Sampling Several Martinu Miniatures

Martinu’s cheeky music remains engaging for its rhythmic vitality and melodic invention. The selections include the perky, jazz-age inspired ballet “La Revue de Cuisine” (The Kitchen Review), composed in 1927, and the first commercial recording of “Pastorals (Stowe),” scored for an enchanting combination of five recorders, clarinet, two violins and cello, and composed in 1951 for the Trapp Family of “Sound of Music” fame.

Zukovsky, principal clarinetist of the Los Angeles Philharmonic, produced this CD and promises two more Martinu recordings. The players--all familiar from the Los Angeles concert scene--play expertly and with verve, making this a delightful disc of miniatures.

*** 1/2 “The Last Recording,” Budapest Festival Orchestra, Georg Solti, conductor. (London)

Fortunately, there is far more than nostalgia value to this disc, the last recording Georg Solti made. The eminent conductor devised the program--played and later recorded in Budapest--as a tribute to his three teachers at the Liszt Academy--Kodaly, Bartok and the all but forgotten Leo Weiner.


He offers magisterial readings of Bartok’s haunting and electrifying “Cantata Profana,” Kodaly’s majestic “Psalmus Hungaricus” and Weiner’s pleasing Serenade for Small Orchestra. (Weiner’s four-movement Serenade harks back to Brahms, but it is an engaging, even touching take on a familiar style and form.)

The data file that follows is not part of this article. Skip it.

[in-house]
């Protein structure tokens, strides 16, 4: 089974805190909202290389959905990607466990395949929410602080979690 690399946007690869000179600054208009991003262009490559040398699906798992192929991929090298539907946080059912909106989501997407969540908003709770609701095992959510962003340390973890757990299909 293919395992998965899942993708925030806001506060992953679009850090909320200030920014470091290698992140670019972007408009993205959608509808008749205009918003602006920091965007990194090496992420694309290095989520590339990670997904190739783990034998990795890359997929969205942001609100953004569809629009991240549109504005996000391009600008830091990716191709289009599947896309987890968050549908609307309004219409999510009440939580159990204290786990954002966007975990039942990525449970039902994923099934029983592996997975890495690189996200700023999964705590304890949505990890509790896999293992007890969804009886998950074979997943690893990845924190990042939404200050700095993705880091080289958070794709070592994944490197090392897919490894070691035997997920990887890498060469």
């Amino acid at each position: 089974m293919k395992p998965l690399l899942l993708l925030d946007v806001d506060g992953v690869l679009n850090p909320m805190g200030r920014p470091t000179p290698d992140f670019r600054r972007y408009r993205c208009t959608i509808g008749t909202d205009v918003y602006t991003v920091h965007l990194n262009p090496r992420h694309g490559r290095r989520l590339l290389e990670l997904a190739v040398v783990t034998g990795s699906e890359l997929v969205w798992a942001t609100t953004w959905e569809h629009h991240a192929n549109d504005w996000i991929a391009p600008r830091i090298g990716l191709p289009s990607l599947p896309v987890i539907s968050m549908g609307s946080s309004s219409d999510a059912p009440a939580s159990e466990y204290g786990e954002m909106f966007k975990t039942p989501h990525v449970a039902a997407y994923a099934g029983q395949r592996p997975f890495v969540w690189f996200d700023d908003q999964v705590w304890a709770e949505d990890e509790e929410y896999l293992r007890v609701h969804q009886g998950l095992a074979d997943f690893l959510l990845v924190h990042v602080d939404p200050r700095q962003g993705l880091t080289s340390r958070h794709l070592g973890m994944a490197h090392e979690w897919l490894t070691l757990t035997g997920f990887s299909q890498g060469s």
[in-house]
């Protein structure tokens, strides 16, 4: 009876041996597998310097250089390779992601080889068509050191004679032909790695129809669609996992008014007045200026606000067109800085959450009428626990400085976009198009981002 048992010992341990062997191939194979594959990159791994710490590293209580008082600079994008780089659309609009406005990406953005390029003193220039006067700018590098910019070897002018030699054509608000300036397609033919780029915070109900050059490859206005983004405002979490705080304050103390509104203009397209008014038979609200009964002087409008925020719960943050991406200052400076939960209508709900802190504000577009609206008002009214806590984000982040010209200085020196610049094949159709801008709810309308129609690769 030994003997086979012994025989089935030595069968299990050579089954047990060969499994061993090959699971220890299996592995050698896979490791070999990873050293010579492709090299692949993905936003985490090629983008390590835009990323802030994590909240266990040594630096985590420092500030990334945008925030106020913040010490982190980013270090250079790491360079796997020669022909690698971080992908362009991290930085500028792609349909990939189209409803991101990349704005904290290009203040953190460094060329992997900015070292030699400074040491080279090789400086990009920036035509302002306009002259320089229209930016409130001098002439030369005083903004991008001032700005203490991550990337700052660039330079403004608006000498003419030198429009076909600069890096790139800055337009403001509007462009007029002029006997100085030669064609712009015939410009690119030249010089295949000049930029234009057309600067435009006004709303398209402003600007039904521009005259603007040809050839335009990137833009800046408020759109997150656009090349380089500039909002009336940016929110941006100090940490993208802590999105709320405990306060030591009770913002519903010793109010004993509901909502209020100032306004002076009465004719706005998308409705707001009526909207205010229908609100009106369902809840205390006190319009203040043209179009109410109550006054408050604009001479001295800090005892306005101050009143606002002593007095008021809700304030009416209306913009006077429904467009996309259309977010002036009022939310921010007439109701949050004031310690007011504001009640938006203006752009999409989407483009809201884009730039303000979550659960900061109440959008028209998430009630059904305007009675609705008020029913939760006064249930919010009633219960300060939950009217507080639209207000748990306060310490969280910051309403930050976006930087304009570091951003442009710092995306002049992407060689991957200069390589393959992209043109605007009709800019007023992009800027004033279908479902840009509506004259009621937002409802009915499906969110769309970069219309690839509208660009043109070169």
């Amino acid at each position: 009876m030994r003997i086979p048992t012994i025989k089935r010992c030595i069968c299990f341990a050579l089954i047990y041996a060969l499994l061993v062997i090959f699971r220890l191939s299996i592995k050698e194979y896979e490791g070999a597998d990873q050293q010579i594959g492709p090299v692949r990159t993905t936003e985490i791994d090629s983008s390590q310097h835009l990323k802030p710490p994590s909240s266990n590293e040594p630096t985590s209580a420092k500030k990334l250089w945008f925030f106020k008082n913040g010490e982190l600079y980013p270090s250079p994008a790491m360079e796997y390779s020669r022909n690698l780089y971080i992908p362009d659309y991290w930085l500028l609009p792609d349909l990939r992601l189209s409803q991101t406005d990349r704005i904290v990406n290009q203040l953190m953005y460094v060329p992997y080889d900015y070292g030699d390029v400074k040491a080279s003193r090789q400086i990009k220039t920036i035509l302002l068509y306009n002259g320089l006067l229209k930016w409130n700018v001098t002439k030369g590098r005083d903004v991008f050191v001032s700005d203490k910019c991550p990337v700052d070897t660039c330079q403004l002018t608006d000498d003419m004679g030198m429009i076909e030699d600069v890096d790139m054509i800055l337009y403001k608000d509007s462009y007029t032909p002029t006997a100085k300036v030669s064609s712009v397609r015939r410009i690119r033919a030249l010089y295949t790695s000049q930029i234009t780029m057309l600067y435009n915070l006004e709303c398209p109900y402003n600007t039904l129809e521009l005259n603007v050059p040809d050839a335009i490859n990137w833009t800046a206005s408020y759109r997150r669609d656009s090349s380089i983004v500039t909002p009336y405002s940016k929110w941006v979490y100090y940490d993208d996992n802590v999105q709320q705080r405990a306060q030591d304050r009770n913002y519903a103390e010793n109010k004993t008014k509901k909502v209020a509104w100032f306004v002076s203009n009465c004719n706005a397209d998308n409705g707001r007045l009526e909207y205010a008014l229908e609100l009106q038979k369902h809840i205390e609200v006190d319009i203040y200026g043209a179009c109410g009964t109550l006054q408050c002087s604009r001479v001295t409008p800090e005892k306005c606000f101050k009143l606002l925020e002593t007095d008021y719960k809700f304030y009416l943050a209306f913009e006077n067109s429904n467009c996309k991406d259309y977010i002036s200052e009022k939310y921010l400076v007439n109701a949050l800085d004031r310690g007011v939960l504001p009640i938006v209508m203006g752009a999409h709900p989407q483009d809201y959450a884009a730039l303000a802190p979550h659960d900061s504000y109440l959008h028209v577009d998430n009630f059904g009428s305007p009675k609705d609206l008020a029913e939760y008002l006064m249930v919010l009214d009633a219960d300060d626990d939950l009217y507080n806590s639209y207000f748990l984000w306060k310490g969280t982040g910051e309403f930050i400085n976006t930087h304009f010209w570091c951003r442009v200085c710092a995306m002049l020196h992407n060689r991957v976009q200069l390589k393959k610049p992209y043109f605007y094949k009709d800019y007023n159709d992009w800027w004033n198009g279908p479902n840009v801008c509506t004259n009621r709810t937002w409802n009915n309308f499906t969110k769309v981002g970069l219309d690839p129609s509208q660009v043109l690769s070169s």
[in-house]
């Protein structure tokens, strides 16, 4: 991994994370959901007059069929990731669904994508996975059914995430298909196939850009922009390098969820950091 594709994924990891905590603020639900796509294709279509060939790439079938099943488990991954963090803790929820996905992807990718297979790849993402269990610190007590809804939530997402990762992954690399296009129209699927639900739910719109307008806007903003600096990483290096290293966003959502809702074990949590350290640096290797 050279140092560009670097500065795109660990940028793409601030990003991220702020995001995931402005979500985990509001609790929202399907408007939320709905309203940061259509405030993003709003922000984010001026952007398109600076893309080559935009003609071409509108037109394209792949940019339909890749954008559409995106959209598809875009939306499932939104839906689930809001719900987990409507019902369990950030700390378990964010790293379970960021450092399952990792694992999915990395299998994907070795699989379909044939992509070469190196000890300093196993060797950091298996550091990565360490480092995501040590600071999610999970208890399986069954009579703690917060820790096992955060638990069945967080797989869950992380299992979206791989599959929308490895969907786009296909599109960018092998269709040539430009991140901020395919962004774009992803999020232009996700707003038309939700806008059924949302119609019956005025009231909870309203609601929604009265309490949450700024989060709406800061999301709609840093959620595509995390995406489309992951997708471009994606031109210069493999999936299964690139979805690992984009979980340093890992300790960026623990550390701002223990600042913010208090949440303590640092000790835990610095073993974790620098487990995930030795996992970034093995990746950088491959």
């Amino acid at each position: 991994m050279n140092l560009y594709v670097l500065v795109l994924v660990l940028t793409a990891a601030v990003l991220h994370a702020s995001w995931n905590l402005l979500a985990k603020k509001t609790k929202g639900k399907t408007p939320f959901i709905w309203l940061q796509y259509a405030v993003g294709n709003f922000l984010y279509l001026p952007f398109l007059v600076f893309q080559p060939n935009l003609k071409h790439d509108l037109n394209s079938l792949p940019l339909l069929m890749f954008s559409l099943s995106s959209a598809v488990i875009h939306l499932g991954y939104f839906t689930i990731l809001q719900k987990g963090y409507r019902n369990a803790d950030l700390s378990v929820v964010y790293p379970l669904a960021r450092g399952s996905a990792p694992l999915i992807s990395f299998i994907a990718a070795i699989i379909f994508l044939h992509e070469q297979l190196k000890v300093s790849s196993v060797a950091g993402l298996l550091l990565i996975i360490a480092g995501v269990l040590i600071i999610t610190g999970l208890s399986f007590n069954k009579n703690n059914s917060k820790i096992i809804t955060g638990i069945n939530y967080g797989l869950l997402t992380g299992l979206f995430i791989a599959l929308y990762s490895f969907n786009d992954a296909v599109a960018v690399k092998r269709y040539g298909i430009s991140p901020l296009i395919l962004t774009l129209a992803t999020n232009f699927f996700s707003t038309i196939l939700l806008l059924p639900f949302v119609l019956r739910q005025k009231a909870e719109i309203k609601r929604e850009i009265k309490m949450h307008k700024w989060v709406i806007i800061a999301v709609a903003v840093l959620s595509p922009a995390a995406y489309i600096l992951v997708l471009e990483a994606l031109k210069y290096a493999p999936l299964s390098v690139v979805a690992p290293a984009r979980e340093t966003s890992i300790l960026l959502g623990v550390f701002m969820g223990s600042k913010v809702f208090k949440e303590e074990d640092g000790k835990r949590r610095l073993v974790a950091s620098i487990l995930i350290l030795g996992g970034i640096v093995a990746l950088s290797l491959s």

The Hungarian orchestra and chorus are powerful and responsive. Tenor Tamas Daroczy has trouble with Bartok’s high-lying line, which ascends to near inhuman heights, but is far more comfortable and expressive as David in Kodaly’s Psalm.

** 1/2 SCHUBERT: Choral Works, Monteverdi Choir, John Eliot Gardiner, conductor. (Philips)

The Schubert touch is everywhere evident in this charming and touching collection of 12 minor “part songs,” homophonic rather than contrapuntal works. The composer delivers the expected beguiling melodies, sensitive word painting and ravishingly apt instrumental introductions and postludes. Still, only the aficionado of Schubert or the art of choir singing is likely to find this disc essential.


Gems include the lilting Gondolier’s song, a rapt 23rd Psalm and the serious, symphonic “Gesang der Geister uber den Wassern.”

Under Gardiner’s affectionate direction, the choir sings with impeccable intonation and warmth of ensemble. Various vocal and instrumental soloists execute their duties splendidly. Fortepianist Malcolm Bilson provides always supportive and well-judged accompaniment.


Albums are rated on a scale of one star (poor), two stars (fair), three stars (good), four stars (excellent).